Spatial heterogeneity of the relationships between environmental characteristics and active commuting: towards a locally varying social ecological model.

Feuillet T, Charreire H, Menai M, Salze P, Simon C, Dugas J, Hercberg S, Andreeva VA, Enaux C, Weber C, Oppert JM - Int J Health Geogr (2015)

Map results of the geographically weighted Poisson regression parameters (log odds) for the built (A), the social (B) and the perceived (C) environment. Positive values of the log-odds (in red) indicate positive relationships between the respective explanatory variable and active commuting, and negative values of the log-odds (in yellow) indicate negative relationships. A pseudo t-value > /1.96/ shows significant associations (p < 0.05).
© Copyright Policy - open-access
Related In: Results  -  Collection

License 1 - License 2
Show All Figures
getmorefigures.php?uid=PMC4404073&req=5

Fig5: Map results of the geographically weighted Poisson regression parameters (log odds) for the built (A), the social (B) and the perceived (C) environment. Positive values of the log-odds (in red) indicate positive relationships between the respective explanatory variable and active commuting, and negative values of the log-odds (in yellow) indicate negative relationships. A pseudo t-value > /1.96/ shows significant associations (p < 0.05).
Mentions: For the three environmental variables, and while controlling for individual-level covariates, ORs are spread on both sides of 1, meaning that the relationships are sometimes negative, sometimes positive, and sometimes non-significant according to the location in the study area (Figure 5). Relationships between active commuting and the built environment vary substantially, with ORs ranging from 0.84 to 1.25 (Table 5). The relationships are significant and positive in the southern part (département of Val-de-Marne) and the northeastern part of the study area (Figure 5A). Elsewhere, the relationships are mostly non-significant, except at specific locations, such as in a small area in Paris where the relationships are negative. While the global model shows no significant associations between active commuting and the socio-economic environment, GWPR indicates some local nuances, as small parts of the area (extreme north and south) exhibit significantly positive ORs (>1.10, Table 5 and Figure 5B).Figure 5

Bottom Line: Our results show that the influence of the overall neighborhood environment appeared to be more pronounced in the suburban southern part of the study area (Val-de-Marne) compared to Paris inner city, whereas more complex patterns were found elsewhere.Active commuting was positively associated with the built environment only in the southern and northeastern parts of the study area, whereas positive associations with the socio-economic environment were found only in some specific locations in the southern and northern parts of the study area.These results suggest that: (i) when applied to active commuting, the social ecological conceptual framework should be locally nuanced, and (ii) local rather than global targeting of public health policies might be more efficient in promoting active commuting.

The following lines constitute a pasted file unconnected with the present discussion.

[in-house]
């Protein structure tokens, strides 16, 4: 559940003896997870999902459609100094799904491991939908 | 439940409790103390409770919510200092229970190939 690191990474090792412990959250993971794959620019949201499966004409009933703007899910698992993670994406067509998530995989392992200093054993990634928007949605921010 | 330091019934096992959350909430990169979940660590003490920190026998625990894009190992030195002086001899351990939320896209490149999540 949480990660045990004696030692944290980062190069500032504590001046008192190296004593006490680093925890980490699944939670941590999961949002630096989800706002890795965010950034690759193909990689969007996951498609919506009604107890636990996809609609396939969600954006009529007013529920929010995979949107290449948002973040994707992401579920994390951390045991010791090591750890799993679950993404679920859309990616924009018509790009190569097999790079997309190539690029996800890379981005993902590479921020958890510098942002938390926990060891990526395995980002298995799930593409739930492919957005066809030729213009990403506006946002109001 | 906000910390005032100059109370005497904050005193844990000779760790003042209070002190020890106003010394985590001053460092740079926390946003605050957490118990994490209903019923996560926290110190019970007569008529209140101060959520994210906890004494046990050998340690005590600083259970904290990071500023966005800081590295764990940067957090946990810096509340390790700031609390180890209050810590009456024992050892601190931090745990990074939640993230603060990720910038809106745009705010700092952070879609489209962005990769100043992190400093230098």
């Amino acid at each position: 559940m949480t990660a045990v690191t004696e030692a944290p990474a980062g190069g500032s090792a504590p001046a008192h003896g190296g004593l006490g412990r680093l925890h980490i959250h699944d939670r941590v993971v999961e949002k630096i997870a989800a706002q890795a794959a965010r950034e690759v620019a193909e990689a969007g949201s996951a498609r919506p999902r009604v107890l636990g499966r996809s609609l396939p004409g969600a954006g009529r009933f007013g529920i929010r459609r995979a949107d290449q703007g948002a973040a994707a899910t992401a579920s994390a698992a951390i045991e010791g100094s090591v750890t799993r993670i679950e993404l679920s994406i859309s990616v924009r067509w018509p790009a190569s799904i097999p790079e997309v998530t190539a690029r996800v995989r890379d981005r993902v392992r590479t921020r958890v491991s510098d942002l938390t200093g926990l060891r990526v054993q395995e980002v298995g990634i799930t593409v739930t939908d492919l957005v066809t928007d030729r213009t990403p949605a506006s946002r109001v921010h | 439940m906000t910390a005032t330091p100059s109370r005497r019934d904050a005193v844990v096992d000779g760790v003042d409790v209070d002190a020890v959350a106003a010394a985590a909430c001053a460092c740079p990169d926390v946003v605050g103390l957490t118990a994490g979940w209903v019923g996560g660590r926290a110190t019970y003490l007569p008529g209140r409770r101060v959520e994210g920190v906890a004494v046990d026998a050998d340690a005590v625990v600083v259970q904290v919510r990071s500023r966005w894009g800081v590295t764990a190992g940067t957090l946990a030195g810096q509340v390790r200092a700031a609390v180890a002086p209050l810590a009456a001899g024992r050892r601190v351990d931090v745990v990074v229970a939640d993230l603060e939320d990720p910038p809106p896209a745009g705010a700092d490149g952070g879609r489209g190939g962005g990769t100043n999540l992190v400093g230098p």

View Article: PubMed Central - PubMed

Affiliation: University of Paris 13, Equipe de Recherche en Epidémiologie Nutritionnelle (EREN), UMR U1153 Inserm/U1125, Centre de Recherche en Epidémiologie et Biostatistiques Sorbonne, Paris Cité, Bobigny, France. thier.feuillet@gmail.com.

ABSTRACT

Background: According to the social ecological model of health-related behaviors, it is now well accepted that environmental factors influence habitual physical activity. Most previous studies on physical activity determinants have assumed spatial homogeneity across the study area, i.e. that the association between the environment and physical activity is the same whatever the location. The main novelty of our study was to explore geographical variation in the relationships between active commuting (walking and cycling to/from work) and residential environmental characteristics.

Methods: 4,164 adults from the ongoing Nutrinet-Santé web-cohort, residing in and around Paris, France, were studied using a geographically weighted Poisson regression (GWPR) model. Objective environmental variables, including both the built and the socio-economic characteristics around the place of residence of individuals, were assessed by GIS-based measures. Perceived environmental factors (index including safety, aesthetics, and pollution) were reported by questionnaires.

Results: Our results show that the influence of the overall neighborhood environment appeared to be more pronounced in the suburban southern part of the study area (Val-de-Marne) compared to Paris inner city, whereas more complex patterns were found elsewhere. Active commuting was positively associated with the built environment only in the southern and northeastern parts of the study area, whereas positive associations with the socio-economic environment were found only in some specific locations in the southern and northern parts of the study area. Similar local variations were observed for the perceived environmental variables.

Conclusions: These results suggest that: (i) when applied to active commuting, the social ecological conceptual framework should be locally nuanced, and (ii) local rather than global targeting of public health policies might be more efficient in promoting active commuting.

No MeSH data available.


Related in: MedlinePlus